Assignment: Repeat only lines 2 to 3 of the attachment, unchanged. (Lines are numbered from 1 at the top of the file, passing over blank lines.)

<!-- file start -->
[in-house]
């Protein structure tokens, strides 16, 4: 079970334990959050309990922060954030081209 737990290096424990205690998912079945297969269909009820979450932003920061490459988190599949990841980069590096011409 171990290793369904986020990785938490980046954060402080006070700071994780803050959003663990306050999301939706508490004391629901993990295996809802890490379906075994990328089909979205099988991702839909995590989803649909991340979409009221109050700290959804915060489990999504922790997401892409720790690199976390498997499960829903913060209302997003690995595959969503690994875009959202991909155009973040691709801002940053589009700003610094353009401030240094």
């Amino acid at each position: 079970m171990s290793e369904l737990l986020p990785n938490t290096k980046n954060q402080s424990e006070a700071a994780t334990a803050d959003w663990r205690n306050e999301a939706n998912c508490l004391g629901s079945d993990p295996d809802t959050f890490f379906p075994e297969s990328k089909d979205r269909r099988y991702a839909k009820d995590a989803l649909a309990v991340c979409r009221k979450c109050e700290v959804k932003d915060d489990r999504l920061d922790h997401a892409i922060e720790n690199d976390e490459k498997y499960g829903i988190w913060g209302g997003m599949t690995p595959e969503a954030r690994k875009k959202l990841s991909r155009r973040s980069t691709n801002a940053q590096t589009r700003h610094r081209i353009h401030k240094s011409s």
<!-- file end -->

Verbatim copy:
């Protein structure tokens, strides 16, 4: 079970334990959050309990922060954030081209 737990290096424990205690998912079945297969269909009820979450932003920061490459988190599949990841980069590096011409 171990290793369904986020990785938490980046954060402080006070700071994780803050959003663990306050999301939706508490004391629901993990295996809802890490379906075994990328089909979205099988991702839909995590989803649909991340979409009221109050700290959804915060489990999504922790997401892409720790690199976390498997499960829903913060209302997003690995595959969503690994875009959202991909155009973040691709801002940053589009700003610094353009401030240094």
């Amino acid at each position: 079970m171990s290793e369904l737990l986020p990785n938490t290096k980046n954060q402080s424990e006070a700071a994780t334990a803050d959003w663990r205690n306050e999301a939706n998912c508490l004391g629901s079945d993990p295996d809802t959050f890490f379906p075994e297969s990328k089909d979205r269909r099988y991702a839909k009820d995590a989803l649909a309990v991340c979409r009221k979450c109050e700290v959804k932003d915060d489990r999504l920061d922790h997401a892409i922060e720790n690199d976390e490459k498997y499960g829903i988190w913060g209302g997003m599949t690995p595959e969503a954030r690994k875009k959202l990841s991909r155009r973040s980069t691709n801002a940053q590096t589009r700003h610094r081209i353009h401030k240094s011409s």